Published 1 January 2016
The Criminal Justice (Offences Relating to Information Systems) Bill 2016, more commonly referred to as the "Cybercrime Bill", has finally been published by the Department of Justice. The purpose of the Bill is to implement the European Union's harmonising legislation introduced by European Union Directive 2013/40.
While the Bill as published introduces the required aspects of the Directive, albeit not doing so within the required timeframe for transposition of the Directive, it is perhaps a missed opportunity on behalf of the Department in respect of other areas of cybercrime.
The published Bill will provide for five of the areas currently referred to as "cybercrime". These are focused mainly around the areas covered by current criminal damage and offences against property legislation including the creation of offences in respect of:
- The accessing of information without lawful authority (for example hacking but also perhaps encompassing other areas such as unauthorised access to certain information within a workplace);
- Interfering with information systems without lawful authority (e.g. introducing Trojan ware, viruses or other destructive or malicious software);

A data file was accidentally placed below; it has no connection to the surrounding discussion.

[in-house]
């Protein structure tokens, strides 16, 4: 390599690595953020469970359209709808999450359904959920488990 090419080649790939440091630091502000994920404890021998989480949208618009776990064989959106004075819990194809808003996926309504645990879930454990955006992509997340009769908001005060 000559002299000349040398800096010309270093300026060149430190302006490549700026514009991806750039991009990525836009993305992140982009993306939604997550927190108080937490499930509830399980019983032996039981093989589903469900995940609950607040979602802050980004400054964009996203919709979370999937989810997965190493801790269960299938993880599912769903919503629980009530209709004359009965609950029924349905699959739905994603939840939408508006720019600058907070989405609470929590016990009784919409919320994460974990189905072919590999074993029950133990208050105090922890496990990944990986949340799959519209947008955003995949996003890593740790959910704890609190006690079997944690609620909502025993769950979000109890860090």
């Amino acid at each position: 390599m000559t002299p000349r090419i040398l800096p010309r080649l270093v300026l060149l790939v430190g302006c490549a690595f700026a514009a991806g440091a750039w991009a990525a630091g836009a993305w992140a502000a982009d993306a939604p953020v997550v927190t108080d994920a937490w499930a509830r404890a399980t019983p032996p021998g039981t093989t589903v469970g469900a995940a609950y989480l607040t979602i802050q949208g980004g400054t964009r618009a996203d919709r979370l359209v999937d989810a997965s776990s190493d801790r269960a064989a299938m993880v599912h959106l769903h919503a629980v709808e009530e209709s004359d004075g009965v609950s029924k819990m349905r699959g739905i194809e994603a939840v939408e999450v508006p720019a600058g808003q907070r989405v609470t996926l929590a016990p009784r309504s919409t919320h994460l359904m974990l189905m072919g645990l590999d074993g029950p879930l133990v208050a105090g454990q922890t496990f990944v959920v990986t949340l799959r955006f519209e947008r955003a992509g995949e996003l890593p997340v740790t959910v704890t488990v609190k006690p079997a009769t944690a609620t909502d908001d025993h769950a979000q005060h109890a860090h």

- Interference with data without lawful authority;
- Intercepting the transmission of data without lawful authority (e.g. interfering with email in transit);
- Use of any computer programme or system, code, data or password for the purpose of committing any offence under the Act (when enacted);
- Obstructing a Garda, or failing to comply with the instructions of that Garda, in possession of a valid search warrant to investigate offences under the Act (when enacted)
The penalty for being found guilty of any of the offences under the Bill range from 12 months imprisonment (or a class A fine of up to €5,000) on summary conviction up to 10 years on conviction on indictment depending on the offence. The Bill also covers the territorial issues surrounding cybercrime and provides for extra-jurisdictional powers in certain cases for the Irish authorities but does fail to address the Directive's requirements in respect of sharing of information between member state authorities and the time limits envisaged for this.
While the introduction of the Bill is a very welcome development it is somewhat disappointing that the Department did not take the opportunity to introduce other cybercrime offences in respect of those affecting personal safety, privacy and reputation as outlined in the Law Reform Commission Report in 2014 (LRC IP 6-2014). In addition, given the timing of the publication of the Bill and the fact that the Dáil will be dissolved soon to facilitate a General Election it may be some time before any legislation is actually enacted.
Should you require any assistance or further information please do not hesitate to contact a member of our Cyber Risk team: